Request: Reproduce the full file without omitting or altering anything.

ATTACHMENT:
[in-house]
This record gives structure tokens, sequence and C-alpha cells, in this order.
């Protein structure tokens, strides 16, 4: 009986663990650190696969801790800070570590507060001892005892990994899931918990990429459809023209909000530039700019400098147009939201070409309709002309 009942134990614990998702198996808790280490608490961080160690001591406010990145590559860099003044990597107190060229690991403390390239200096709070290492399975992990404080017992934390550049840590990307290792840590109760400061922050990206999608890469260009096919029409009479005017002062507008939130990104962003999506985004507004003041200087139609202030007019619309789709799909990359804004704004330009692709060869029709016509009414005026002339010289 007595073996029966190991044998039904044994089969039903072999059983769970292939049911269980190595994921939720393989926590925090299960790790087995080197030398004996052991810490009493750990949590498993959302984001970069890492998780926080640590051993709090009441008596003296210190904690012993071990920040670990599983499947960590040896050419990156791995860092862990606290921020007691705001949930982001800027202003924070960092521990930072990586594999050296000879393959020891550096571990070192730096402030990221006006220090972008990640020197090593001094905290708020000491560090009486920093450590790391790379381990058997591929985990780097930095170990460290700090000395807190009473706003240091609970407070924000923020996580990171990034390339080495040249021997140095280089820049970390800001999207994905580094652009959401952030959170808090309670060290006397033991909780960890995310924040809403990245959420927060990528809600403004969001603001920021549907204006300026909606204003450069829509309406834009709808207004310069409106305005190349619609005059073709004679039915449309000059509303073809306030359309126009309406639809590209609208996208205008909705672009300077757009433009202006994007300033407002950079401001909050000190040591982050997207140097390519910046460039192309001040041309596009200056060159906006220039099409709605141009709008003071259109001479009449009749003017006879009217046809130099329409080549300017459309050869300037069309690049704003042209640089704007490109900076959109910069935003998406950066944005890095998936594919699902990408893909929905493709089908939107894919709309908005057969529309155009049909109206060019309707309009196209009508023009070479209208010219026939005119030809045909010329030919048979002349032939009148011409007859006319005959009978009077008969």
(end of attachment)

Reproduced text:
[in-house]
This record gives structure tokens, sequence and C-alpha cells, in this order.
């Protein structure tokens, strides 16, 4: 009986663990650190696969801790800070570590507060001892005892990994899931918990990429459809023209909000530039700019400098147009939201070409309709002309 009942134990614990998702198996808790280490608490961080160690001591406010990145590559860099003044990597107190060229690991403390390239200096709070290492399975992990404080017992934390550049840590990307290792840590109760400061922050990206999608890469260009096919029409009479005017002062507008939130990104962003999506985004507004003041200087139609202030007019619309789709799909990359804004704004330009692709060869029709016509009414005026002339010289 007595073996029966190991044998039904044994089969039903072999059983769970292939049911269980190595994921939720393989926590925090299960790790087995080197030398004996052991810490009493750990949590498993959302984001970069890492998780926080640590051993709090009441008596003296210190904690012993071990920040670990599983499947960590040896050419990156791995860092862990606290921020007691705001949930982001800027202003924070960092521990930072990586594999050296000879393959020891550096571990070192730096402030990221006006220090972008990640020197090593001094905290708020000491560090009486920093450590790391790379381990058997591929985990780097930095170990460290700090000395807190009473706003240091609970407070924000923020996580990171990034390339080495040249021997140095280089820049970390800001999207994905580094652009959401952030959170808090309670060290006397033991909780960890995310924040809403990245959420927060990528809600403004969001603001920021549907204006300026909606204003450069829509309406834009709808207004310069409106305005190349619609005059073709004679039915449309000059509303073809306030359309126009309406639809590209609208996208205008909705672009300077757009433009202006994007300033407002950079401001909050000190040591982050997207140097390519910046460039192309001040041309596009200056060159906006220039099409709605141009709008003071259109001479009449009749003017006879009217046809130099329409080549300017459309050869300037069309690049704003042209640089704007490109900076959109910069935003998406950066944005890095998936594919699902990408893909929905493709089908939107894919709309908005057969529309155009049909109206060019309707309009196209009508023009070479209208010219026939005119030809045909010329030919048979002349032939009148011409007859006319005959009978009077008969």